Immediately following the FBI’s Aug. 8 search of former President Donald Trump’s Florida estate, former Gov. Paul LePage and other leading Maine Republicans denounced the action, suggesting it was motivated by politics rather than illegality.

They apparently haven’t changed their minds since, despite revelations Trump had taken hundreds of classified documents – including many with top secret designations and some reportedly related to the U.S. nuclear weapons arsenal. A Department of Justice court filing posted late Tuesday night suggested that Trump’s lawyers may have lied to the FBI and hid documents from investigators during an earlier attempt to recover them.

LePage, one of Trump’s earliest high-profile backers in 2016, asserted on Aug. 9 that the search had turned the U.S. into a “banana republic” – a disparaging term that originally referred to Central American countries whose governments and economies were effectively controlled by the United Fruit Co., a New Orleans-based banana conglomerate.

Former Gov. Paul LePage, joined by his wife, Ann, and former congressman Bruce Poliquin, walks to the State House to submit signatures to the Secretary of State to have his name placed on the 2022 ballot. Derek Davis/Staff Photographer

“This is not what America’s about,” he told WABI television on Aug. 9. “This is not the Constitution of the United States. We’re being taken over by the oligarchs, the elitists.”

LePage declined an interview request and refused to comment on whether he had changed his views in any way since via his political consultant, Brent Littlefield, who said he would prefer the Republican gubernatorial nominee be interviewed about solar energy policy.

Former 2nd District Rep. Bruce Poliquin, who also is seeking to regain his former office in November, did not respond to an interview request or to emailed questions about whether he believed the search was justified.


“This is shocking,” Poliquin said in an Aug. 9 statement. “Americans are concerned, many are outraged. Joe Biden and his Justice team must answer questions. At a time when Democrats are making government bigger and more powerful, Americans are worried about their freedoms.”

Maine Republican Party Chair Demi Kouzounas released a statement Aug. 9 saying “the integrity of our nation is at stake” and calling on the Department of Justice to release “an immediate and full explanation of what happened.”

“If this raid is part of a political witch hunt or to retrieve some documents for the National Archives, it’s entirely and grossly inappropriate,” she said at the time. “A politically motivated raid on a former president’s home without incredibly high justification is a path that this country should never take.”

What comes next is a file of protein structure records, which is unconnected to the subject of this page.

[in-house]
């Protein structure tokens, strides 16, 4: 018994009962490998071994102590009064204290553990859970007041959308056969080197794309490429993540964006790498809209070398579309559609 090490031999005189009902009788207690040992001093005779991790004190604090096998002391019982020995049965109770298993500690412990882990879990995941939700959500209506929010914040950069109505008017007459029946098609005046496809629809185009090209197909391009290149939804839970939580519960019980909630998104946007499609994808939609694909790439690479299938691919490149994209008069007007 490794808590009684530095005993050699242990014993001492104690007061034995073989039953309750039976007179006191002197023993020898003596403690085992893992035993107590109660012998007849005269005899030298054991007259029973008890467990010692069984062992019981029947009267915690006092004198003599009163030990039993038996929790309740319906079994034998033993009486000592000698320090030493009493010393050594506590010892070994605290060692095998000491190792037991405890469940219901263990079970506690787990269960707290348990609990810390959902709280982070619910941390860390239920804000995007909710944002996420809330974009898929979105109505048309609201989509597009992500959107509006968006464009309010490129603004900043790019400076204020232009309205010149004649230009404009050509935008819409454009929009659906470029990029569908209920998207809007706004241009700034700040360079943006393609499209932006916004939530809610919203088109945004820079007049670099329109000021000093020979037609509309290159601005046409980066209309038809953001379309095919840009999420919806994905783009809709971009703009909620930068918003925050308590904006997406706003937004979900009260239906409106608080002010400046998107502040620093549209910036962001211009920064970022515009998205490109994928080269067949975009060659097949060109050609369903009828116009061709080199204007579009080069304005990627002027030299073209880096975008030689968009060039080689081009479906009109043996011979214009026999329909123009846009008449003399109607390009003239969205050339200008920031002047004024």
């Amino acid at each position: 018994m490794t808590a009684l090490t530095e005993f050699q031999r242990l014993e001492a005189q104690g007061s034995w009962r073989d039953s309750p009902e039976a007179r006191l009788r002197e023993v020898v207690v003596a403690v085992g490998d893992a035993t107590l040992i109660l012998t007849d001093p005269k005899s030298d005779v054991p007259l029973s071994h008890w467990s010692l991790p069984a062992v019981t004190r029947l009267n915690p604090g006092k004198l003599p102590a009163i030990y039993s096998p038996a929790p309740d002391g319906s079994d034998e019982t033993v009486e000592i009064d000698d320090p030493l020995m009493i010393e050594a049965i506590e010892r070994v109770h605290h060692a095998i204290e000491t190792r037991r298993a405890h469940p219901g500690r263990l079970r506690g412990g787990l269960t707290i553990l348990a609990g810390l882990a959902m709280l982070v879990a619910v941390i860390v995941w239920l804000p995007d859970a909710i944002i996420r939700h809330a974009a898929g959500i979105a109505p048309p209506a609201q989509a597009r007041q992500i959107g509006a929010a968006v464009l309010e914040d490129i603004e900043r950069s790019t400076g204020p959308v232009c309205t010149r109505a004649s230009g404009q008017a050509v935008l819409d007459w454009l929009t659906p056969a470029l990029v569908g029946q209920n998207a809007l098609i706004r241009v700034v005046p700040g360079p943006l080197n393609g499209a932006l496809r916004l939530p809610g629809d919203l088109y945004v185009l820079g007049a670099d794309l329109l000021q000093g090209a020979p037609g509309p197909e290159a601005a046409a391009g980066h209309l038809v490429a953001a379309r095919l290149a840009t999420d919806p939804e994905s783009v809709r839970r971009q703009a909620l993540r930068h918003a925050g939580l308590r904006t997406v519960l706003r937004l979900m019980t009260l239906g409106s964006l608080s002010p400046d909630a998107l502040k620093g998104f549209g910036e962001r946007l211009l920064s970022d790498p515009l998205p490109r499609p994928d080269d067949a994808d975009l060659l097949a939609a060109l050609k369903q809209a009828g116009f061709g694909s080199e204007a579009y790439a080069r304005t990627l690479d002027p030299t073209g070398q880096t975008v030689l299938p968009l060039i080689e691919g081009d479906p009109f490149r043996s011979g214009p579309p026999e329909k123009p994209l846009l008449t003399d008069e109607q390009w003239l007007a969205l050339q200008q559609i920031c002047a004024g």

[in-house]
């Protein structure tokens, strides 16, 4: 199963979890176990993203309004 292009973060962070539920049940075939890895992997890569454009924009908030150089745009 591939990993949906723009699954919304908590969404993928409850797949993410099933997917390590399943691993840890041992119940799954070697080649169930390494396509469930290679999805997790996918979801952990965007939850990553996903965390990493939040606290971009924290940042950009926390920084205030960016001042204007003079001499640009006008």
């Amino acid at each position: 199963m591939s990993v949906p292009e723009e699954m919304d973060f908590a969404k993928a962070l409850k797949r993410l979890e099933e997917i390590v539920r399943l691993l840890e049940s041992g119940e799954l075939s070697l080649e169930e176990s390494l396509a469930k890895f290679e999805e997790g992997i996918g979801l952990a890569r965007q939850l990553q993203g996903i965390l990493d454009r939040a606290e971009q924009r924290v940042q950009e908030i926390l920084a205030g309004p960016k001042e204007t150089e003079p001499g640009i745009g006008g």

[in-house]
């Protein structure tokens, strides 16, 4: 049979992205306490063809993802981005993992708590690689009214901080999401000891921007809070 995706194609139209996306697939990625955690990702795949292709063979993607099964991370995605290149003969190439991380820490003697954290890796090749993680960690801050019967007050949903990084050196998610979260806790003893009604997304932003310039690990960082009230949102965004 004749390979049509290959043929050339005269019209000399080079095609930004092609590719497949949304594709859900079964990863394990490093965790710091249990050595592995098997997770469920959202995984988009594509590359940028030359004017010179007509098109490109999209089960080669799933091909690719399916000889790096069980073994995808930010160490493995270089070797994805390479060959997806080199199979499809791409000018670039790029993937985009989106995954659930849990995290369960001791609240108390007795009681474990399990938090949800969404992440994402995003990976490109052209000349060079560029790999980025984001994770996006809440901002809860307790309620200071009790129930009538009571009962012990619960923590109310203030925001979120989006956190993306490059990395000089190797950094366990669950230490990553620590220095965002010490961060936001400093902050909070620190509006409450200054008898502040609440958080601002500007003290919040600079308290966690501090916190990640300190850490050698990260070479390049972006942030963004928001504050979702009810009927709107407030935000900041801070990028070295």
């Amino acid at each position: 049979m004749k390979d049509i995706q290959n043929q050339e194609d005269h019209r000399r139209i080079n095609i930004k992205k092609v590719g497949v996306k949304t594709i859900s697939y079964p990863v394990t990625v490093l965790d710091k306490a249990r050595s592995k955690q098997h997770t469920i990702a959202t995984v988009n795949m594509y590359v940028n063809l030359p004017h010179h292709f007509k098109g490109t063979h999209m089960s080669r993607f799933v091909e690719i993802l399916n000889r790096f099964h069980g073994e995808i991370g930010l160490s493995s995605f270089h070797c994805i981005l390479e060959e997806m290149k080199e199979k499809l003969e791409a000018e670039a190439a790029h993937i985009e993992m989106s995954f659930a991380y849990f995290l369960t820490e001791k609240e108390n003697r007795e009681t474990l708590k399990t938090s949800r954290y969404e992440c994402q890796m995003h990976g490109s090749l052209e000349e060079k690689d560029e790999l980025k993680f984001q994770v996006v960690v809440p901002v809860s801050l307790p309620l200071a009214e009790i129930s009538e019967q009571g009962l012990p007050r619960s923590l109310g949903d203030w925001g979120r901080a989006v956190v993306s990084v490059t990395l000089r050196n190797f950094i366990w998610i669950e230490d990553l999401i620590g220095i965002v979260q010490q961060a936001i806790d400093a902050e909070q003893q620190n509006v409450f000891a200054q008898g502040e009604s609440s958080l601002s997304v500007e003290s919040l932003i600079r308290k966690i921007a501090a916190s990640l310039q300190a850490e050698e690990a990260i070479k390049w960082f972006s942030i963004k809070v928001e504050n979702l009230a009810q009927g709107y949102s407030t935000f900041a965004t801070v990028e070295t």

The party’s executive director and spokesman, Jason Savage, said the statement still stands in its entirety. “It’s too early to tell what the full story is with any of this,” he said via email. “That’s why her statement, which sets a standard for what wouldn’t be appropriate, stands.”

Since those statements were made, the Department of Justice has disclosed that the search followed months of unsuccessful attempts to recover classified documents improperly taken and stored by the former president after he left office. Trump’s team turned over hundreds of classified documents in January and during a June meeting at Mar-a-Lago, including items with top secret designations given to the nation’s most sensitive secrets. They claimed Trump had no others.

But when agents obtained a federal search warrant they found more than 100 additional classified documents, including some so secret the FBI’s counterintelligence personnel and DOJ attorneys lacked the clearance level to review them. Some of the documents were found in Trump’s office desk drawer along with his passport, an indication he personally knew they were there. Others were found in a storage room at the property, which doubles as a social club and event venue.


The Republican nominee in Maine’s 1st District, Ed Thelander, said via email Wednesday that the search was unprecedented and had divided the nation, but he did not say if he thought it was justified. “The FBI has an obligation to be fully transparent with the reasons why they conducted this search,” he said. “Without complete transparency, the country will only be further divided.”

Sen. Susan Collins, the only Republican in New England’s congressional delegation, had taken a more nuanced response to the search than the others, initially saying it was shocking, but that people needed more information from the DOJ to make a judgment.


Collins – who serves on the Senate Intelligence Committee alongside Maine’s junior senator, independent Angus King – said she wanted to review the classified documents recovered in the search.

“This is an evolving situation. Some light has been shed, but there is still much more to learn,” Collins said in a written statement to the Press Herald Wednesday.

“There is simply no justification for violence or threats of violence under any circumstances, whether or not one agrees with the way the FBI and the Department of Justice proceeded in this case,” she added, referencing threats made against the agency for executing the raid.

Brandon Rottinghaus, a professor of political science at the University of Houston who studies presidential scandals, said it was not at all clear that backing Trump on this issue would pay political dividends and that it was damaging to U.S. democracy.

“Doubling down on Trump now may very well risk political figures looking oblivious or downright complicitous in his actions,” Rottinghaus said in an email.  “The more Republicans justify Trump’s potentially illegal actions, the more democratic norms are eroded. There simply can be no orderly democratic rule without the rule of law.”

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